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“There is, in general, a lot of what we call ‘grift’ in the space, where 99.9% of the crypto projects out there probably don’t solve anything.” – some guy
Oh, gosh, here we go … except that some guy was this guy. It was me. I said that. I went on TD Ameritrade Network to chat crypto, and given the breadth of things I wanted to discuss I’m co-opting that appearance to power the next few newsletters because there wasn’t enough time to cover everything.
I want to cover the big risks as we enter Hard Times in Crypto, now that bitcoin is down over 50% in 2022. The main, big risks I’m paying attention to are:
Price and macro risk
Platform and protocol risk
Public company risk
I’ll take each of these week by week for the next three newsletters: This week is price and macro risk, next week we’ll cover platform and protocol risk, and the week after public company risk, just in time for CoinDesk Layer 2’s “Future of Work Week.”
So … from the top.
– George Kaloudis
Before that though, it's worth mentioning there’s a lot of general market stress. There aren’t many places to hide. Even cash is being gobbled up by 8.6% inflation, according to the U.S. Consumer Price Index. Unless you’re strictly invested in commodities (which you aren’t), your portfolio is probably not having a good time.
Price and macro risk
Bitcoin (BTC) is flirting with price levels that would have been considered highs in December 2017. That was when bitcoin first touched up against $20,000, only to fall precipitously, then scratch and claw for three years to reach $20,000 again by December 2020. Bitcoin’s price has fallen out of the $30,000 range over the last week and it has come dangerously close to breaking down below $20,000.
It might sound painfully obvious to point out that “bitcoin’s price going down is not good,” but … uh … bitcoin’s price going down is not good. This is true for all assets, but it’s especially true for bitcoin.
In late 2020, there was lots of chatter about institutional adoption of bitcoin. Much of the response from institutions was “we can’t take bitcoin seriously until it’s at least a $1 trillion asset.” But then bitcoin did become a $1 trillion asset; so BlackRock (BLK) entered the chat and people started talking about bitcoin as a new type of reserve asset. Counterintuitively, as the value of bitcoin goes up, it becomes more, not less, investable.
Coupled with the price risk is macro risk: The Federal Open Market Committee (FOMC) meeting last week signaled a 75 basis point increase to interest rates. And, as expected, the stock market surged.
That’s literally the opposite of what you’d expect to happen. Perhaps the market was happy that Federal Reserve Chair Jerome Powell called the 75 bps move “unusually large.”
In any event, stocks went up during Powell’s prepared remarks. And so did bitcoin, which I guess is good. But with inflation proving itself a formidable foe and the possibility of recession looming, keeping a close eye on the Fed is critical. It’s important, not only from the angle of assessing if the U.S. can right the ship, but also from crypto’s perspective, given bitcoin’s vascillation from risk-on to risk-off to neither at a moment’s notice. If the world’s biggest economy struggles to recover, that could spell doom or opportunity for bitcoin, depending on how you view it.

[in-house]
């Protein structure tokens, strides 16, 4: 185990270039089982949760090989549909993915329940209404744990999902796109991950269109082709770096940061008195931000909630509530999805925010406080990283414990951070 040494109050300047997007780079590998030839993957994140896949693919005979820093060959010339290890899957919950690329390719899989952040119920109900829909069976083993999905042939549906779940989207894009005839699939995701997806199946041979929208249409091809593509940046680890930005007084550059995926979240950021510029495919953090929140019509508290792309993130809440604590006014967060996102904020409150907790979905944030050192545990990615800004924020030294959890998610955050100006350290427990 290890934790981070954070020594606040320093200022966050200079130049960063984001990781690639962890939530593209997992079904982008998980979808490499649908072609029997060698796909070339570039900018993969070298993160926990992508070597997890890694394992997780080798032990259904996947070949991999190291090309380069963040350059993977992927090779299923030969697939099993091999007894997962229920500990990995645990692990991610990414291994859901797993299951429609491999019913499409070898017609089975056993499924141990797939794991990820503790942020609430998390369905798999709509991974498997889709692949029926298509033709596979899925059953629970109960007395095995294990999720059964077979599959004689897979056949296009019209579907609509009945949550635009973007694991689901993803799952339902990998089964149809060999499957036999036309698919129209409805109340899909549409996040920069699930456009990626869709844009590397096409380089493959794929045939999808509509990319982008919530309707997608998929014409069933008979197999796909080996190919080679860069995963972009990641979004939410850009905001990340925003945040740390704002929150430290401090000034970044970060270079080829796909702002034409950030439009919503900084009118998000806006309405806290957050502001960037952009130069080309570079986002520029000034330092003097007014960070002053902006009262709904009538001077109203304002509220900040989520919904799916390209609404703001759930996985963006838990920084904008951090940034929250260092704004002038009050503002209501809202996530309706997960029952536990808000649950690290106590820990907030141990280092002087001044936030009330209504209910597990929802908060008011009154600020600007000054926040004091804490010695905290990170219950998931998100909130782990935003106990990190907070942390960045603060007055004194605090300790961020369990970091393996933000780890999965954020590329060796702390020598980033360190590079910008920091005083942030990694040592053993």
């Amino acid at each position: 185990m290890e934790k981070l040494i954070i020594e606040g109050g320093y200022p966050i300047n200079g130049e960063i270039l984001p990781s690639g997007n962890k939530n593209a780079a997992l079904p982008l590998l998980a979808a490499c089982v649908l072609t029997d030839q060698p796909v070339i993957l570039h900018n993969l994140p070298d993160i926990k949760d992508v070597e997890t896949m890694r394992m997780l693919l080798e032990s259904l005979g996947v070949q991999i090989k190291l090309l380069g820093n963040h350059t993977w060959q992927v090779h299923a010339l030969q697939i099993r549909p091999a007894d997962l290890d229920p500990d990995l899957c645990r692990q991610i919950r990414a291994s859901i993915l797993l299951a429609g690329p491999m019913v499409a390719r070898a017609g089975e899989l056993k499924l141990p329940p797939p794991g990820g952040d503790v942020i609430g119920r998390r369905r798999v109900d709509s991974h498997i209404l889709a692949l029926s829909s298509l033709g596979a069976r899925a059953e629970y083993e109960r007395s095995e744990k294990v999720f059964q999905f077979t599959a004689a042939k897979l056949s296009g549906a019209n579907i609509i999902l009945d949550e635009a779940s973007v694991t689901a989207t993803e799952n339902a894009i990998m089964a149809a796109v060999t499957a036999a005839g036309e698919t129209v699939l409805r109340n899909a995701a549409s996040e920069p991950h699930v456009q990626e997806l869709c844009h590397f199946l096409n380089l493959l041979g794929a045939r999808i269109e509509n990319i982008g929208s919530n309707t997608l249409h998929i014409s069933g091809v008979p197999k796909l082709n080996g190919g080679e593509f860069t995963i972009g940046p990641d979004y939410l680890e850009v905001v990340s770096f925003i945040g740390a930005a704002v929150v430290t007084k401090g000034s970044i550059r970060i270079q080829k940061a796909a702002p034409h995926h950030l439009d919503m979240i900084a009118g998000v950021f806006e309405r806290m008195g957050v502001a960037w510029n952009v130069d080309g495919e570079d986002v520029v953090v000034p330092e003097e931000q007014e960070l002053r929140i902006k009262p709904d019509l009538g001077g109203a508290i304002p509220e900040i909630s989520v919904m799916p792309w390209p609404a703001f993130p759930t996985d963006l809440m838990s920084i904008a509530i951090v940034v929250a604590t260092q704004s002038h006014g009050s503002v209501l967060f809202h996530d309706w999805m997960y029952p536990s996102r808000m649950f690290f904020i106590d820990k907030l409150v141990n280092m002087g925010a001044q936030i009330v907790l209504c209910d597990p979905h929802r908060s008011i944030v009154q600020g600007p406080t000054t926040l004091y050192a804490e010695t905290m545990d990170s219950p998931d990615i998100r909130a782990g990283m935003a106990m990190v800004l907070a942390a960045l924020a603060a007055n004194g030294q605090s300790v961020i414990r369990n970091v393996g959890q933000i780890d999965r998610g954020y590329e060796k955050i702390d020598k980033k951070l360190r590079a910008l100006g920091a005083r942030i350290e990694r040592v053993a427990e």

Time will tell.
Meanwhile, while trawling through data to back up the notion that interest rate increases should lead to lower stock prices I came across something interesting. Looking at the 30-day correlation of bitcoin to 10-year U.S. Treasury yields and the Nasdaq to 10-year U.S. Treasury yields, these relationships have been scattered in the second quarter. These correlations moved from somewhat negative to somewhat positive correlation and moved sharply toward somewhat negative in the last few weeks.
When Treasury yields go up, that’s either because interest rates have increased or demand for Treasurys has fallen. This might be counterintuitive, but in order to get someone to buy a Treasury the seller would have to sell it for less if fewer people want it, which increases the yield (since yield takes the price you paid for the instrument into account). Higher interest rates mean that investors could get higher interest on Treasurys from the government, so they’ll pay less for already issued Treasurys with lower interest rates.
All said, given we are in a rising interest rate environment, I expected this relationship to be negative. At least, I expected it to be consistent. As yields go up because of increased interest rates, risk-on assets like stocks (and sometimes bitcoin) should go down. Perhaps investors remain unconvinced that we are headed toward a recession so yields are up because of suppressed demand for Treasurys. Maybe investors believe that a supply-driven economic slowdown will prove less potent than a demand-driven one.
My take is that markets were expecting higher interest rate hikes and signaling that more heavy hikes were on the way, so the previously priced-in doomsday scenario was undone after the announcement.
Like I said above: Time will tell.